Two Black Men Fired by Georgia Government for Being Christian Shows Need for FADA

Photo credit: elPadawan via Flickr (CC BY-SA 2.0)

The case of Eric Walsh, a distinguished physician and Seventh-day Adventist, should be extraordinary. Government health care workers attended his church to evaluate the part-time pastor’s sermons and decided to revoke his job.

The thing is, it’s not extraordinary: Eric Walsh is actually the second highly accomplished black man to be fired by a Georgia government for expressing Christian views of sex and marriage.

The first was Atlanta fire chief Kelvin Cochran, who raised the ire of the LGBT community by writing one paragraph in a self-published Bible study on sins of impurity, including homosexuality.

John Kasich may cry peace, but meanwhile the Left is using its political and regulatory powers to redefine the expression of Christian views as the equivalent of racism.

Dr. Walsh, whose record of service to his patients is faultless, was astonished to discover he had come under Grand Inquisitors’ fire:

“I don’t believe I did anything wrong,” Dr. Walsh told me in an exclusive interview. “This has been very painful for me. I really am a strong believer in the Constitution. But now I feel like maybe all these ideals and values that I was raised to believe – the ideals they [sic] country was founded upon – no longer exist.”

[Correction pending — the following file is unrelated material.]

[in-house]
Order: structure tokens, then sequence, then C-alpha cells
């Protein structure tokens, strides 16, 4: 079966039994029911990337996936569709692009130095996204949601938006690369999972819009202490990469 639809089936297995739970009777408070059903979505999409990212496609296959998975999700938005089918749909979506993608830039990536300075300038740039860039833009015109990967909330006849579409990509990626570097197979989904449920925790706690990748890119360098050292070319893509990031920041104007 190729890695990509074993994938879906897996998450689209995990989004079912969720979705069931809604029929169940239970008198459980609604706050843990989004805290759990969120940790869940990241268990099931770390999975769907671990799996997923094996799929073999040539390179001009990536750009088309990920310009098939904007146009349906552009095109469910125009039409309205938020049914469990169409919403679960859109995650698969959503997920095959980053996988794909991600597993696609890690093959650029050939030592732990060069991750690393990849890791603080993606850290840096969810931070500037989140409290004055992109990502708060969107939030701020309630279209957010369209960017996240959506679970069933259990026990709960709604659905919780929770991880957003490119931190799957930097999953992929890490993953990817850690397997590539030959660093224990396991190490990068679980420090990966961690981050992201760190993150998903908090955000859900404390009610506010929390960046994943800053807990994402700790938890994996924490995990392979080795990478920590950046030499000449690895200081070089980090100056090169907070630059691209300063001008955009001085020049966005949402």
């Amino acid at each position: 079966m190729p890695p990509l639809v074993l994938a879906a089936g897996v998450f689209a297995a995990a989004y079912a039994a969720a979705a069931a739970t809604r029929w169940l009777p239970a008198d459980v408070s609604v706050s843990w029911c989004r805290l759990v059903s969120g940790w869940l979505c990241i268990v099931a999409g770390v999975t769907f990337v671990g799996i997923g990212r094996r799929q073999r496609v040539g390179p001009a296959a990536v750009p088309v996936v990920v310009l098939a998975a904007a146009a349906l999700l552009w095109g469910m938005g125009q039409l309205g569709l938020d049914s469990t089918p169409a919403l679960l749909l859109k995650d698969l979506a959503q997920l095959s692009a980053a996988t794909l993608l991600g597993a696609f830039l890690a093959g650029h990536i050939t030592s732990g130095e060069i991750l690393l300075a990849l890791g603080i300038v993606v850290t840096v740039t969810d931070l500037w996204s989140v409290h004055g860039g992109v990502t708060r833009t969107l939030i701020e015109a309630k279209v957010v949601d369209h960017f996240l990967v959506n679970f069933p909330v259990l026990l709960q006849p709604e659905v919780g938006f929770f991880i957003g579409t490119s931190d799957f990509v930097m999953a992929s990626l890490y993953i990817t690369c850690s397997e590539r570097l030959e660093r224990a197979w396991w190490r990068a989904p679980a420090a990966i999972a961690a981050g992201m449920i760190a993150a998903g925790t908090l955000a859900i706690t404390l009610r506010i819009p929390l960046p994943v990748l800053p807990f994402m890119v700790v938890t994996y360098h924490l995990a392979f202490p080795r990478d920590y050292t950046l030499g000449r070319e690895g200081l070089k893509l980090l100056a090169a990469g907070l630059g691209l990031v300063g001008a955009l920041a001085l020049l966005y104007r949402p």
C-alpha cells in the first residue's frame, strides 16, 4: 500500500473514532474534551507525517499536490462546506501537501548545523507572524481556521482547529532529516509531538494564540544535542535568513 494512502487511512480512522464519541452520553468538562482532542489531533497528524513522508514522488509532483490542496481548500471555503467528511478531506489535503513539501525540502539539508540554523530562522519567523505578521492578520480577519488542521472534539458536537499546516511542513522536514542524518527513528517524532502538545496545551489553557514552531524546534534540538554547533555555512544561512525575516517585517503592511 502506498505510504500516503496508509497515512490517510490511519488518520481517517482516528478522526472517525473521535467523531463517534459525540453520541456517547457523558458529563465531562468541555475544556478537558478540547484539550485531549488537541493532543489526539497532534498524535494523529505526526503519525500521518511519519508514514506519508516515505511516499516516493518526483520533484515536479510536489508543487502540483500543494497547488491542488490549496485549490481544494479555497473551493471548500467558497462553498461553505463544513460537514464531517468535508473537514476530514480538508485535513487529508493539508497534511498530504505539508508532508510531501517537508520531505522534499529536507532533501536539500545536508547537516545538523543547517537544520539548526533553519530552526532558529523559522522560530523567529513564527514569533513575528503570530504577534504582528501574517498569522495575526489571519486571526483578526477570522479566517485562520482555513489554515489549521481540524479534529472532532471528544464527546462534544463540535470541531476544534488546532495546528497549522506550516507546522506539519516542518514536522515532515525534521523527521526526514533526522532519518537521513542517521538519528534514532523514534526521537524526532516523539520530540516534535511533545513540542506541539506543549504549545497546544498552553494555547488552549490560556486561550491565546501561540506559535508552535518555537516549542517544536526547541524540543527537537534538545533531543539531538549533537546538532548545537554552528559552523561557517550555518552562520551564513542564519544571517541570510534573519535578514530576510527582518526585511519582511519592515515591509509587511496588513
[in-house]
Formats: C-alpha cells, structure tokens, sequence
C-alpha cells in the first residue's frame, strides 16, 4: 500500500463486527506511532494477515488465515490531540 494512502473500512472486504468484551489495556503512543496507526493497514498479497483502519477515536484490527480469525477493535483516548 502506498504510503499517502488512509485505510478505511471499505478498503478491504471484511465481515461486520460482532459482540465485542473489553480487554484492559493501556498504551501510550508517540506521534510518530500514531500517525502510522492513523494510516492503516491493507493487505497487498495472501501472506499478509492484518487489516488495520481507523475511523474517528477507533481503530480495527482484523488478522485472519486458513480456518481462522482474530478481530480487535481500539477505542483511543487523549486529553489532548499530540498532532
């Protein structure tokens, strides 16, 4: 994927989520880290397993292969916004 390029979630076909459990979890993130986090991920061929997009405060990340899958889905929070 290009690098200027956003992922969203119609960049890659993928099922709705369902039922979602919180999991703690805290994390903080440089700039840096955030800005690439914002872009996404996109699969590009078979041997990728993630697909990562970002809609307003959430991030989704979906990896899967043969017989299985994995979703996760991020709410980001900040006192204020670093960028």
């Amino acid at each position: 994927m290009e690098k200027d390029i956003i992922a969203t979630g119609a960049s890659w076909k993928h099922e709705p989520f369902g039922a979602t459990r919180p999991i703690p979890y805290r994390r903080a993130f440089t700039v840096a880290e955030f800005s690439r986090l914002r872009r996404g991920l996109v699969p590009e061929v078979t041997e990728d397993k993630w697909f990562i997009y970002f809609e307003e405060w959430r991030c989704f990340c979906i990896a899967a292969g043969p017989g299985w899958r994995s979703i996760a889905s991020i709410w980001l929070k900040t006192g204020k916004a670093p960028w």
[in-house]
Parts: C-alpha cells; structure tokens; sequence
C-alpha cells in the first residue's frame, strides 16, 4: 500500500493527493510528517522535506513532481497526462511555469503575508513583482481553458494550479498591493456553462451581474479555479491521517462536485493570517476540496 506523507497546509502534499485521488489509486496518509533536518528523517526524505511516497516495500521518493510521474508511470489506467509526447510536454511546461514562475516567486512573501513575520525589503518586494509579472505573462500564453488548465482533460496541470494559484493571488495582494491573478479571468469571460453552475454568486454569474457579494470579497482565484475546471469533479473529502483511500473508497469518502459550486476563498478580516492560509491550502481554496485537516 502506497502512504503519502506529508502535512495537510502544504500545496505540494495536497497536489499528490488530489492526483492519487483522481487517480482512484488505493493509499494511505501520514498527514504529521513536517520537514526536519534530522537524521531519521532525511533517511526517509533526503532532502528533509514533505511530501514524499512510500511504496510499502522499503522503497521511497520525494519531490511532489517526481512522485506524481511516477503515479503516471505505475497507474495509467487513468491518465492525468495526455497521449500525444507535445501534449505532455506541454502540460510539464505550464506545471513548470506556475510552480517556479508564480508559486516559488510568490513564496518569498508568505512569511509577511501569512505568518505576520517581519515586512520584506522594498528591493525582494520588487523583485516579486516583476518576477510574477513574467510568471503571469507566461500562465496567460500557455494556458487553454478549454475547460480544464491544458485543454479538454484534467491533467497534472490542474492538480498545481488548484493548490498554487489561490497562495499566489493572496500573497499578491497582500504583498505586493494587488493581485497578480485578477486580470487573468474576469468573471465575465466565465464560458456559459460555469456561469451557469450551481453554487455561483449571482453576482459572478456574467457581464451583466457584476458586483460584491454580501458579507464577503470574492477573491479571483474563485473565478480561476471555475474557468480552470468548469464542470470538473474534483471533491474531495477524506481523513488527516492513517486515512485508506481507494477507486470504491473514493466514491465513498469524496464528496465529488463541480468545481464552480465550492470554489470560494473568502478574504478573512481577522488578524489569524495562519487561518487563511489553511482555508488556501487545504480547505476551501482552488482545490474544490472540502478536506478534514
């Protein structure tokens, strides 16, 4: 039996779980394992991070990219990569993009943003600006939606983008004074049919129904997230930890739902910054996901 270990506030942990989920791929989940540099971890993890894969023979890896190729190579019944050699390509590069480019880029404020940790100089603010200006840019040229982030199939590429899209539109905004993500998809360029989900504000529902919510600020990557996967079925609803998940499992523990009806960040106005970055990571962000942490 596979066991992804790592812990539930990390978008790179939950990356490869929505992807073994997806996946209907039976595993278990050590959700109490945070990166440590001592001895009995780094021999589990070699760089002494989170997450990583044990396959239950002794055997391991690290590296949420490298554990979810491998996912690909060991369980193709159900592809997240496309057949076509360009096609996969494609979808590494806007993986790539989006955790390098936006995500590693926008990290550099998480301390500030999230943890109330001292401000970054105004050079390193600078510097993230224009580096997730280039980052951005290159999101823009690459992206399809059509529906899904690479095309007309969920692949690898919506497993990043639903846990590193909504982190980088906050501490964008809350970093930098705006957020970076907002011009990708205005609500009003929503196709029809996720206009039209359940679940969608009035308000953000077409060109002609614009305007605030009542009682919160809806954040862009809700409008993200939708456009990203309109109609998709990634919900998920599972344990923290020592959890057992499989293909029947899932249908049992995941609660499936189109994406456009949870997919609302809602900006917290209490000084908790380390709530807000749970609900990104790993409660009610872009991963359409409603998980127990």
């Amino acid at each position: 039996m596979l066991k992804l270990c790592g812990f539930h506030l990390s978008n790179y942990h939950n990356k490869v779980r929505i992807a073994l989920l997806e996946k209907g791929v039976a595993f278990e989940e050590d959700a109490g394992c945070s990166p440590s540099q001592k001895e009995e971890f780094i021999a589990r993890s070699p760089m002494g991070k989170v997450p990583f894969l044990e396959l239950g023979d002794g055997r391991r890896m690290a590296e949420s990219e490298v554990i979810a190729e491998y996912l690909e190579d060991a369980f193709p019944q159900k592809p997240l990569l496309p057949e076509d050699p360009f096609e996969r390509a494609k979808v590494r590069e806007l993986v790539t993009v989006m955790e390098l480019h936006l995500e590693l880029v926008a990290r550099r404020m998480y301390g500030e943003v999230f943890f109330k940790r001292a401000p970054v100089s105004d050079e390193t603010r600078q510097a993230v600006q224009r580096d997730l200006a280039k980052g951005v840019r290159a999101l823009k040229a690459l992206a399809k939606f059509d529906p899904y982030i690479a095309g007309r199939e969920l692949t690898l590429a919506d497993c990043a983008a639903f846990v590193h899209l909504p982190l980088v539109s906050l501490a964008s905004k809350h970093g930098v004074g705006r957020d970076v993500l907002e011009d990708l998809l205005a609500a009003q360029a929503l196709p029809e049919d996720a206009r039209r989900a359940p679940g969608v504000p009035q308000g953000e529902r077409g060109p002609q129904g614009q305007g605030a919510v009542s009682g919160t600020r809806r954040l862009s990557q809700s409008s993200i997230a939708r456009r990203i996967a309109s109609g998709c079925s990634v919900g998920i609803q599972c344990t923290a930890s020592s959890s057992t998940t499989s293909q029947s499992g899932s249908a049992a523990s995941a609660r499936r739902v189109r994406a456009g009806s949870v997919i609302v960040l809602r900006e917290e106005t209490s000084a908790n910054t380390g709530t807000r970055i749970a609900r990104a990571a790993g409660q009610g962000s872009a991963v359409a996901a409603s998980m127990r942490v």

Georgia needs a First Amendment Defense Act. And so does the U.S. Congress.

Maggie Gallagher is a senior fellow at the American Principles Project and can be followed on Twitter @MaggieGallaghe. Continue Reading

How Many Kelvin Cochrans Must Lose Their Jobs Before the Dems Relent?

Former Atlanta Fire Chief Kelvin Cochran (public domain photo via FEMA)

I have been pushing social conservatives to focus on the First Amendment Defense Act because it points to the growing problem: people who are known to oppose gay marriage are increasingly losing their livelihoods. The legislation isn’t perfect, but it combines important and substantive protections with sparking the right conversation: should people lose their jobs because they dissent from the new gay marriage regime? Should religious schools or other church institutions be punished by the removal of nonprofit status if they don’t get with the government’s new program?

Watch this interview with Kelvin Cochran. He is a hero of mine, first for his amazing story of dreaming as a small boy in a poor neighborhood that one day he would be a fireman and save lives—and then making that dream come true.

Secondly, for living up to the Biblical injunction: “Be not afraid.”  He’s paid a great price for that, and shame on those in the Democratic Party who’ve extracted that kind of price from a hero, in his case for the crime of self-publishing a book for his Bible study group that in three or four paragraphs speaks of classic Christian views on sexual purity and what God requires.

Watch the interview:

Presidential candidates: ask yourself, are you willing to be Kelvin Cochran’s champion? If not, I would repeat the question that Sen. Rick Santorum asked a NOM’s gala: “Then why do you want to be president?”

Maggie Gallagher is a senior fellow at American Principles in Action. Continue Reading